PORTLAND – Recent scrutiny of special education programs in the city’s public schools is shedding light on similar problems across the district, according to school officials.

American Educational Consultants of Beachwood, Ohio, concluded that Portland schools could save $2.5 million on special education by restructuring administration, reducing staff and adjusting programs to improve instruction.

In particular, consultants found a lack of central oversight, missing or outdated job descriptions, uneven workloads and curriculum disparities among special education programs in the city’s 10 elementary, three middle and three high schools.

Superintendent Jim Morse and School Committee members say those deficiencies exist in other areas of Maine’s largest school district, and they’re taking steps to fix them.

”There seems to be a disconnect between central office and the schools,” said Liz Holton, committee member. ”I would like to see not only central office working more closely with the schools, but also the schools working better with each other.”

Morse, who became superintendent in July, said he plans to build on the strengths of Portland’s school administrators and other employees as they develop clearer goals for the district as a whole. He wants to foster greater collaboration, accountability, efficiency and effectiveness in everything from purchasing classroom supplies to improving student performance.

”We want to ensure central office functions are getting done while at the same time support leadership in the individual schools,” Morse said. ”We need to make sure youngsters are getting the education we’ve promised them.”

Morse has already taken steps in that direction. He called for a shared schedule for the high schools to allow greater sharing of teachers, students and resources. He has noted the need for a unified math program in the elementary schools, where now there are four. The curriculum subcommittee is poised to align learning programs across the district, Holton said.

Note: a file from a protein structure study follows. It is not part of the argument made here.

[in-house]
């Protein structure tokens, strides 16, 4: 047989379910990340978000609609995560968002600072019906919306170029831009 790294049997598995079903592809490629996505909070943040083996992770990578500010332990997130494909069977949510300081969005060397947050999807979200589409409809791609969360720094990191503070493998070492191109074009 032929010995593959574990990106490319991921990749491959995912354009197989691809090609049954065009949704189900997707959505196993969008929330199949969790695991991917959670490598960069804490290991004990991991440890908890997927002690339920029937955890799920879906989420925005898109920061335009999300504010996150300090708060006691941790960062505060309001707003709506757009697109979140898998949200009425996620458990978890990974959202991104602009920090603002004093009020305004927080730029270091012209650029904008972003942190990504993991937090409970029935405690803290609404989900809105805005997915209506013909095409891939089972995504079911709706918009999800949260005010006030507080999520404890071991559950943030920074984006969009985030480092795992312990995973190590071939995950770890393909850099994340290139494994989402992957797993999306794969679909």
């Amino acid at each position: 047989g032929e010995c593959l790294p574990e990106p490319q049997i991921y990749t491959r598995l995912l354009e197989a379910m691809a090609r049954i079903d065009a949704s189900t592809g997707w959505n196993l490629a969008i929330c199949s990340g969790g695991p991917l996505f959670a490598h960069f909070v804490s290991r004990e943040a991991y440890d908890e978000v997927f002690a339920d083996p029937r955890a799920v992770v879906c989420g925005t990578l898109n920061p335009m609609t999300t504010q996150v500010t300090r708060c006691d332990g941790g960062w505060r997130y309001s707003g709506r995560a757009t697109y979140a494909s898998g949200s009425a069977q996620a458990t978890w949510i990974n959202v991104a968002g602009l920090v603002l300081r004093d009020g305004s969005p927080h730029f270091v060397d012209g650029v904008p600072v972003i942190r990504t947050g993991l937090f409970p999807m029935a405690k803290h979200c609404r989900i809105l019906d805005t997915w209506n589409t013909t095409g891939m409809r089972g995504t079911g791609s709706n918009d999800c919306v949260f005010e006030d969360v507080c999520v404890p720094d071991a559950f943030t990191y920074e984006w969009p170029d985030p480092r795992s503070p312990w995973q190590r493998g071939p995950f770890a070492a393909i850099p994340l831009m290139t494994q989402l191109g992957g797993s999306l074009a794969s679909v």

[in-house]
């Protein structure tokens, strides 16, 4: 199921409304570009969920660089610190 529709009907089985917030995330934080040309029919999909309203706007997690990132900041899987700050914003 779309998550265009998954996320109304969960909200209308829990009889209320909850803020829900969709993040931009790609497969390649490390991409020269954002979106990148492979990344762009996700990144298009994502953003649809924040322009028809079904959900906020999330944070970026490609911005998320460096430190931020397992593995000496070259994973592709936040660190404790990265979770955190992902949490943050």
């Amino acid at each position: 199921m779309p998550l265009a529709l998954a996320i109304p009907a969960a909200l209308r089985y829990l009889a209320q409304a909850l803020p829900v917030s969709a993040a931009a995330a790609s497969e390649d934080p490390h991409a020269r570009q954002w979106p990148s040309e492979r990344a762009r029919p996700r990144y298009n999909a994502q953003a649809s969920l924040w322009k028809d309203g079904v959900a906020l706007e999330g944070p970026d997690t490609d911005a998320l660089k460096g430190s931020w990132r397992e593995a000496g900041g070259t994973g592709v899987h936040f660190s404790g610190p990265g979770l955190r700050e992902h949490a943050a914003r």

Morse organized a community summit in December to develop the following draft vision statement, which will be up for a first reading at Wednesday’s committee meeting: ”Portland Public Schools serves as the crossroads for our diverse community, supports a healthy democracy and ensures all learners reach their highest potential in an ever-changing world.”

As part of the 2010-11 budget he’s scheduled to present March 3, Morse has promised to include an accurate staffing count and an equitable distribution of resources among the schools. The budget also will include an updated organizational chart that clearly delineates lines of responsibility throughout the district.

In addition, Morse has directed Human Resources Director Joline Hart to order a national catalog of school job descriptions and make sure every position in the district has a current, accurate description.

Morse called for the job description after Barbara Dee, Portland’s special education director for nine years, told committee members that her job description was written in 1974. ”That’s a long time ago,” Morse said.

The lack of current, accurate job descriptions may seem minor, but the impact of the void is far-reaching, said Peter Eglinton, committee chairman.

”Having clear job descriptions that identify specific duties of individuals is critical for managers, other staff members and the public to understand what employees are responsible for,” Eglinton said. ”As it is, when problems arise the temptation has been for staff to point to others or away from themselves. It makes it difficult to operate efficiently and makes all of our jobs harder.”

Eglinton said he hopes to develop job descriptions that accurately reflect the district’s current and future needs and empower school employees at all levels to do their best.



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